Physician Offices an Engine for Hospice Referral Growth

New physician relationships are anticipated to be a major opportunity for referral partnership growth in 2021 among hospice providers. Communicating the value of hospice care to physicians will be an important key to developing and sustaining this largely untapped area of referring relationships. 

Demographics, evolving payment models and shifts in patient accessibility during COVID-19 are some of the driving forces that are opening doors to physician office settings for a growing number of hospices.

Among 160 hospice leaders surveyed for Hospice News’ 2021 Hospice Industry Outlook Report, 41% indicated that physician practices represent the largest opportunity for referral growth this year. This number is up from just 27% in 2020.


Hospices have increasingly received more patient referrals from physicians and fewer from facility-based settings during the pandemic as more patients forego institutional care due to fears of contracting the virus.

“Physicians are such a large component of health care systems, managed-care organizations, and also the nursing home community — that’s how we will grow our business,” said Carl Brodarick, chief marketing officer of Seasons Hospice & Palliative Care, based in Illinois. “We want to have good relationships with those folks and health care systems that are primary and acute care in nature, because they will drive a lot of referrals to us.”

Seasons in late 2020 merged with home health and hospice provider AccentCare.


New physicians outranked other referring settings such as hospital systems and assisted living facilities at 24% and 15%, respectively, according to the Hospice News outlook report. Roughly 15% of respondents indicated that reduced referrals during COVID-19 represented one of the greatest pandemic-related challenges to the hospice industry this year.

Reduced access to patients in settings such as nursing homes and assisted living facilities has posed a significant challenge for hospice providers. Disruption in the larger health care and aging services space throughout 2020 adversely impacted VITAS Healthcare, a subsidiary of Chemed Corp. (NYSE: CHE) as well as Amedisys Inc. (NASDAQ: AMED). Both companies took financial hits to their hospice segments, largely due to difficulty accessing patients in these settings, though the rise in physician office referrals offset some of those headwinds.

Demographic tailwinds are driving hospice expansion in 2021. According to a 2018 U.S. Census Bureau report, more than 617 million people were 65 and older in 2015, representing about 9% of the world’s overall population, with projections that this aging population will grow to about 1.6 billion, or 17%, by 2050. Lower fertility rates and increased life expectancy have led to the rapid growth of the older populations across the world and in the United States, with the U.S. senior population anticipated to boom “for many decades to come,” according to the Census Bureau.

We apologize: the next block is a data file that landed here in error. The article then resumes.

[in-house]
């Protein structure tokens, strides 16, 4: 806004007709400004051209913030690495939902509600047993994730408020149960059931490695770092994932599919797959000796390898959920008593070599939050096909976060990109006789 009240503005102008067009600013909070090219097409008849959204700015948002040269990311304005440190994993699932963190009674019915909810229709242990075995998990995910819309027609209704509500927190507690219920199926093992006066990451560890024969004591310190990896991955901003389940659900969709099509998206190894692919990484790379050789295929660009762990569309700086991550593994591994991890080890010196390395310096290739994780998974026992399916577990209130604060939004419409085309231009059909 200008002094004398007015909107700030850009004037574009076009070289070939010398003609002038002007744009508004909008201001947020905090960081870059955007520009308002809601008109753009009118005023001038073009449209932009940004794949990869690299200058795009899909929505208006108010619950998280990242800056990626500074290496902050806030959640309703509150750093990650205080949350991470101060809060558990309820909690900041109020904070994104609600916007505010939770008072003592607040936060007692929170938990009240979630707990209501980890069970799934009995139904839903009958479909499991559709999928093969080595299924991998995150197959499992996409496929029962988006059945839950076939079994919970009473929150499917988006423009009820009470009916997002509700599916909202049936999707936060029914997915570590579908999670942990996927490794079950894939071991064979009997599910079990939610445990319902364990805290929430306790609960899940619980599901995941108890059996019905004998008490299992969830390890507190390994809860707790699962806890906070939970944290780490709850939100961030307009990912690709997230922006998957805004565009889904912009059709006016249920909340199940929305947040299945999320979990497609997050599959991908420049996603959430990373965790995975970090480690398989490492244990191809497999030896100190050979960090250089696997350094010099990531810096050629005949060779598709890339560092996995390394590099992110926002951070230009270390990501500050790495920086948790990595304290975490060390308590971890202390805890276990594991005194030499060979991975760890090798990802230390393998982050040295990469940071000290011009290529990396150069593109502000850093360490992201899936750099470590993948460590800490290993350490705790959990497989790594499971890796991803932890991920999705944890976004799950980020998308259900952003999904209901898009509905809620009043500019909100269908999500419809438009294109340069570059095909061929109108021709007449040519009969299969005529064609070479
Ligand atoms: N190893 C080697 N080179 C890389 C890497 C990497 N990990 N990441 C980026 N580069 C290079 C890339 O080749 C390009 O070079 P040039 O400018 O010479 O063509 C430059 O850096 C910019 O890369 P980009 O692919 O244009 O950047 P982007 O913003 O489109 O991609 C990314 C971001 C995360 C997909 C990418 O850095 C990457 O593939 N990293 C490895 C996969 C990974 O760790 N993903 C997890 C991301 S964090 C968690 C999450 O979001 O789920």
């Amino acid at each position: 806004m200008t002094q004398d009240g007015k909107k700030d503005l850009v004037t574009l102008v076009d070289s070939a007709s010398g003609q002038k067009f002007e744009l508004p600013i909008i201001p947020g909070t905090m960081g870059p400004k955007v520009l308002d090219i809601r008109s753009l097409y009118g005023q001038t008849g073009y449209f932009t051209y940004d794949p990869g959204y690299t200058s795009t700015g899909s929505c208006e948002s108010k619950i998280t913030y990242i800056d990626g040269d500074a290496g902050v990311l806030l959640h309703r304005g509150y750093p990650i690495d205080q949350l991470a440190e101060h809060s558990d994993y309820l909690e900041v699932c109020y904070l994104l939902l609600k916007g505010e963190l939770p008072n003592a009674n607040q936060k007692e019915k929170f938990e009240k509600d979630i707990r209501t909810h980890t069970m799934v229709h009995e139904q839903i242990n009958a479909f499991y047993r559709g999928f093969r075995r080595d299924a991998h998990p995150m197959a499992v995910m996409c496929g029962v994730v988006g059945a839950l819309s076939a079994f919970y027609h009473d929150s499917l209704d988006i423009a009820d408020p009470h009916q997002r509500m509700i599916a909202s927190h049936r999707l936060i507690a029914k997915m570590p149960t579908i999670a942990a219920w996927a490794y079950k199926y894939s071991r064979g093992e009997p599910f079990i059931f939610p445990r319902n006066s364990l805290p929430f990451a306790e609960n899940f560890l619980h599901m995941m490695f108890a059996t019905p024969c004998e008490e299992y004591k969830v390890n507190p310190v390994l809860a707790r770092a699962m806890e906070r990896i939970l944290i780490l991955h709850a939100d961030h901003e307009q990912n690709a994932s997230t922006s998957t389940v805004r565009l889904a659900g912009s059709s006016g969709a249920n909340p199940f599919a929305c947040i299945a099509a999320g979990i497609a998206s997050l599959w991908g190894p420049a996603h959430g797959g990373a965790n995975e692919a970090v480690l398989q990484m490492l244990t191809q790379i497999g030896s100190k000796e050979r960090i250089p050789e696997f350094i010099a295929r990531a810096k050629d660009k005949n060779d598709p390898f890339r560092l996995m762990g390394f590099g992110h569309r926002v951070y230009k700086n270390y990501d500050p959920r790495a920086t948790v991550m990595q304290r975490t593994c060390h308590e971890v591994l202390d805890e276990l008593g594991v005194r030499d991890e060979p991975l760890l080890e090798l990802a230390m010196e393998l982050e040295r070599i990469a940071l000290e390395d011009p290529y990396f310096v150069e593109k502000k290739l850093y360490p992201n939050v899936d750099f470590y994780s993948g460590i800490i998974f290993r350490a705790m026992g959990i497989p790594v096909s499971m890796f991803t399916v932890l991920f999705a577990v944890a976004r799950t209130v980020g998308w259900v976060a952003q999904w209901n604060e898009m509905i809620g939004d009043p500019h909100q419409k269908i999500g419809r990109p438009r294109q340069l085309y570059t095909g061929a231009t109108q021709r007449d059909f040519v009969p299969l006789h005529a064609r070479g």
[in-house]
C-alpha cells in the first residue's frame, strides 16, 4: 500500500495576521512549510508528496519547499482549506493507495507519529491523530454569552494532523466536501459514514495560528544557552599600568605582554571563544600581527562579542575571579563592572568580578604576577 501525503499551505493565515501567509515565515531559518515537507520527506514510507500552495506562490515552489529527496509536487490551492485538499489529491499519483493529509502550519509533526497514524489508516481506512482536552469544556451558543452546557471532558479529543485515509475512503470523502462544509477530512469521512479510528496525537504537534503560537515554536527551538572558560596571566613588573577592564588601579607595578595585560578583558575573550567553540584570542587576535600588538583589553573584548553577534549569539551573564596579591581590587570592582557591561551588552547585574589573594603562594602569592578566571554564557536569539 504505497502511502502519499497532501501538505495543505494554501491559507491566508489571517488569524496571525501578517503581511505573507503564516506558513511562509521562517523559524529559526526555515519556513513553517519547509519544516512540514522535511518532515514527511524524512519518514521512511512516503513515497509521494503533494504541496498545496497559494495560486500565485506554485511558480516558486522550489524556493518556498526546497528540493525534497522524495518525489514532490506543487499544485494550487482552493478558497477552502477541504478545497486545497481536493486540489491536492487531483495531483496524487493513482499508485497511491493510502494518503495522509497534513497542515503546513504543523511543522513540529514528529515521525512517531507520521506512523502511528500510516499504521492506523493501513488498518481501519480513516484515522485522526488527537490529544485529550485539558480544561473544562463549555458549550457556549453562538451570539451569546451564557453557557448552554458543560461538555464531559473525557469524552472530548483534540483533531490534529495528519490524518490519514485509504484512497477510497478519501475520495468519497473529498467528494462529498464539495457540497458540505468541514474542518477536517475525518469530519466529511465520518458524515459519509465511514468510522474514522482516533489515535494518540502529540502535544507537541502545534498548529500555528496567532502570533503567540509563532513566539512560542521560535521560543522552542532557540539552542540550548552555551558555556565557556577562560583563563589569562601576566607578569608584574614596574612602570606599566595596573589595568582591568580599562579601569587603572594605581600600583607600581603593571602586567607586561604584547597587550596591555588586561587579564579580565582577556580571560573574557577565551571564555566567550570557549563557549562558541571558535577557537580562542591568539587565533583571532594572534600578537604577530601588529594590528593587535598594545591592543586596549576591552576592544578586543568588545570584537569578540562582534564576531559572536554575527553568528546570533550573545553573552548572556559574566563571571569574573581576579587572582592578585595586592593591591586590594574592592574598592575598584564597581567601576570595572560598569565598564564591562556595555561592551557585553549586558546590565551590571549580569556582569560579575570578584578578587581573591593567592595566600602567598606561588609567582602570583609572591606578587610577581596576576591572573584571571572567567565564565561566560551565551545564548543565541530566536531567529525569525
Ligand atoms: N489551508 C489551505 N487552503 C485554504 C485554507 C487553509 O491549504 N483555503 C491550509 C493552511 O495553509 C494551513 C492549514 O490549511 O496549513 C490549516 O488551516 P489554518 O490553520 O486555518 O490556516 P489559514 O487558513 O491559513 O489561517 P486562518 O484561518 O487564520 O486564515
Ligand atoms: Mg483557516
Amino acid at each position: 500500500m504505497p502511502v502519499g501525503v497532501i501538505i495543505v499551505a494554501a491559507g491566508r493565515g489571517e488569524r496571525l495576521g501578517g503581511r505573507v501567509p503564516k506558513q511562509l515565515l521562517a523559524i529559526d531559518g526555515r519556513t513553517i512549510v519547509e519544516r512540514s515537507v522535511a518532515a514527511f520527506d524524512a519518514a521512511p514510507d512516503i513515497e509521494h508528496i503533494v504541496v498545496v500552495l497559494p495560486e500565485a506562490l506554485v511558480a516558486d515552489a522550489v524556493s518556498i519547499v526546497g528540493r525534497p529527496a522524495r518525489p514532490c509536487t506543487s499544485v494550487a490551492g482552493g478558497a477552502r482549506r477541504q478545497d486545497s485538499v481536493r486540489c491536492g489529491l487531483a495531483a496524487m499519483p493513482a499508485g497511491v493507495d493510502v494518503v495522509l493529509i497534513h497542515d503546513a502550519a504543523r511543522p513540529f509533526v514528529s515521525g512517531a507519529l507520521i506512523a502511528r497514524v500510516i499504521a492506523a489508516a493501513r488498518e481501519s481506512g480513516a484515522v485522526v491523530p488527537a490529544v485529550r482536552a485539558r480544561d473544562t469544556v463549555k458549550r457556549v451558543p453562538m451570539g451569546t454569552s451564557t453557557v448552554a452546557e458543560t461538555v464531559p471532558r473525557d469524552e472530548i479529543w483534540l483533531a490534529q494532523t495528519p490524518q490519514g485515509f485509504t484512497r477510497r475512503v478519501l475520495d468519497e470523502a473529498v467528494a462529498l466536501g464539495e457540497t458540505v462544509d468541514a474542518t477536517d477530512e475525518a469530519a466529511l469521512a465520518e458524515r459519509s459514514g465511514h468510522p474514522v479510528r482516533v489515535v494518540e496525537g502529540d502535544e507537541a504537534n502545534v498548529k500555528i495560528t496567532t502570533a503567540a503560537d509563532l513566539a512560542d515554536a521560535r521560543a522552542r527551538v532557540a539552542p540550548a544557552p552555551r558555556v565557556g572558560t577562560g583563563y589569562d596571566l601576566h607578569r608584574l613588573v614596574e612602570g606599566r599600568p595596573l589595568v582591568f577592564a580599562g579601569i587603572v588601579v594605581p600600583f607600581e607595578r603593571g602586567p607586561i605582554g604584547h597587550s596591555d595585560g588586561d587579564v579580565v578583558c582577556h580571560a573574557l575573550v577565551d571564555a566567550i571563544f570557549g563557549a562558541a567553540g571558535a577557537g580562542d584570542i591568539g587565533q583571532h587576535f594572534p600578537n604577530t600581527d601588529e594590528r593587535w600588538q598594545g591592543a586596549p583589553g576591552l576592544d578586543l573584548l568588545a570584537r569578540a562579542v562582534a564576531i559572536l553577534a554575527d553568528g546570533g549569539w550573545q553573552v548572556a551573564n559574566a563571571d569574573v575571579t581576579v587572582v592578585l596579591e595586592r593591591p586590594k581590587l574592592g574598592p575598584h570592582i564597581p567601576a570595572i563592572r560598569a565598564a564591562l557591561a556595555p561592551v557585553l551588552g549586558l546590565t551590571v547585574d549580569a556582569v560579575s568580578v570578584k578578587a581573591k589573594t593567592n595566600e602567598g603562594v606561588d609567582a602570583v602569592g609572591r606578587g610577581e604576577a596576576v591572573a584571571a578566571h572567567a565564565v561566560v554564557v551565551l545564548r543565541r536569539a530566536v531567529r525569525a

“When we look at referral volume growth, we analyze what’s the best way to go and look at what physicians or health care systems have a large senior population, because 85% to 86% of our admissions are for folks over 65. Those are obviously where we’re going to gear our resources at,” Brodarick told Hospice News. “We’re looking at managed-care companies and we’re looking at delegated risk providers, which are these physicians and advance practice nurses who take on Medicare Advantage patients. That’s a huge growth area.”

Of all Medicare decedents in 2018, “50.7% received one day or more of hospice care and were enrolled in hospice at the time of death,” according to data from the National Hospice and Palliative Care Organization (NHPCO). A rising number of individuals enrolled in Medicare Advantage plans that year utilized the hospice benefit.

Value-based programs could create opportunities for hospices to expand their reach and grow through physician-based referrals. Yet, misconceptions about hospice care proliferate the health care system at large, with many misconceptions limiting referrals.

“I am perplexed at the lack of knowledge of hospice care, even among physicians. Increasing industry awareness and depending on your relationship with physicians will continue to be challenges of hospice in 2021,” Sharon Branham, president and CEO of Kentucky-based Appalachian Hospice Care, told Hospice News.

Some hospices have begun building relationships through hospice education and training programs in collaboration with other health care providers such as primary care physicians. Spreading awareness and understanding through educational efforts is one of the strategies towards building referral connections and communicating the value of hospice in terms of cost-savings opportunities.

“We’re trying to provide education to our referral sources that can assist them with not only their education and their certifications, but also with things as they relate to hospice and the end of life,” Brodarick told Hospice News. “Because hospice done right is the best thing for the patient, and it’s also good for our systems.”

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